This formula is more complex than the formula for a series circuit, and there is also a resonant frequency in this circuit. For a given set of R, L, and C values, the parallel and series RLC circuits will have the same resonant frequency. However, the impedance in a parallel RLC circuit is maximized at resonance, whereas it is minimized in the series RLC circuit at resonance. In this way, the two types of RLC circuits provide two different types of filtering behavior: bandpass and bandstop.

Bandpass vs. Bandstop Filtration

The equation below is the value of the resonant frequency in a series or parallel RLC circuit. What is interesting is that, although the two types of circuits are laid out differently, they have the same resonant frequency. This is because resonance occurs when power supplied by the discharging capacitor is balanced by the power generated by the inductor. This leaves the resistor as the only element left to provide net power dissipation in each circuit. Series and parallel RLC resonant frequency.

The table below shows how resonance in each type of circuit is related to the filtering behavior provided by the circuit. From this table and from substituting in the value of the resonant frequency, we can see that the impedance of both circuits is equal to R at resonance.

 Parallel Series Filtration type Bandstop Bandpass Total impedance at resonance Maximized, equal to R Minimized, equal to R Impedance of LC portion Infinity Zero

As a final note, it helps to see physically how each type of circuit provides filtration. At resonance in the series circuit, the L and C elements have equal and opposite reactance, so their total impedance is zero and they provide no reactive power. In the parallel circuit, the net current flowing into and out of these two elements at resonance is zero, so the only low impedance path back to the ground is through the resistor.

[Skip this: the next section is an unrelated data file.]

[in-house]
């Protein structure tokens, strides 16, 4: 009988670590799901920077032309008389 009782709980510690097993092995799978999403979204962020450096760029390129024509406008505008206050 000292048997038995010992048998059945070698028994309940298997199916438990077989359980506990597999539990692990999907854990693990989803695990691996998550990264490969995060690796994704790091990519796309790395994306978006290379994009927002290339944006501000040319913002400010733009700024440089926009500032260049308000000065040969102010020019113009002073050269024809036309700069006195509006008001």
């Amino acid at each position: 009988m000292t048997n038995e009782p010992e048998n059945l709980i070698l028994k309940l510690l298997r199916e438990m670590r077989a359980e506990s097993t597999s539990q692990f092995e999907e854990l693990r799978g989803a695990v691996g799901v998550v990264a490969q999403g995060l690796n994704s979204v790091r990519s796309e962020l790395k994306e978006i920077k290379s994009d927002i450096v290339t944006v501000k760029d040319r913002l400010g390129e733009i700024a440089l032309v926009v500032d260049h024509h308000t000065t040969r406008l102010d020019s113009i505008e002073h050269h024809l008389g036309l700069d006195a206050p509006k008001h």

More Complex RLC Circuits

Complex circuits involving RLC elements may not have such simple impedance characteristics. They could be composed of the following elements:

• Nonlinear components, including diodes and transistors

• Mixed series and parallel arrangements of components

• Cascaded groups of filtration or amplification stages

These possibilities make some RLC circuits difficult to analyze, and they may not have a single resonance. To examine more complex circuits, you should use a SPICE-based simulator. This type of simulator will let you examine a circuit in the time domain or frequency domain, and you can use features like parameter sweeps to optimize the design of more complex circuits.

When you’re ready to build circuits for your new design and examine how they behave electrically, use the front-end design features from Cadence to build and simulate your circuits. The complete set of simulation features in PSpice Simulator lets you create detailed simulation files, simulate nearly any aspect of electrical behavior, and optimize circuit behavior with parameter sweeps. Once you’re ready to create a PCB for your circuits, simply capture your schematics in a blank layout and use Cadence’s board layout utilities to finish your design.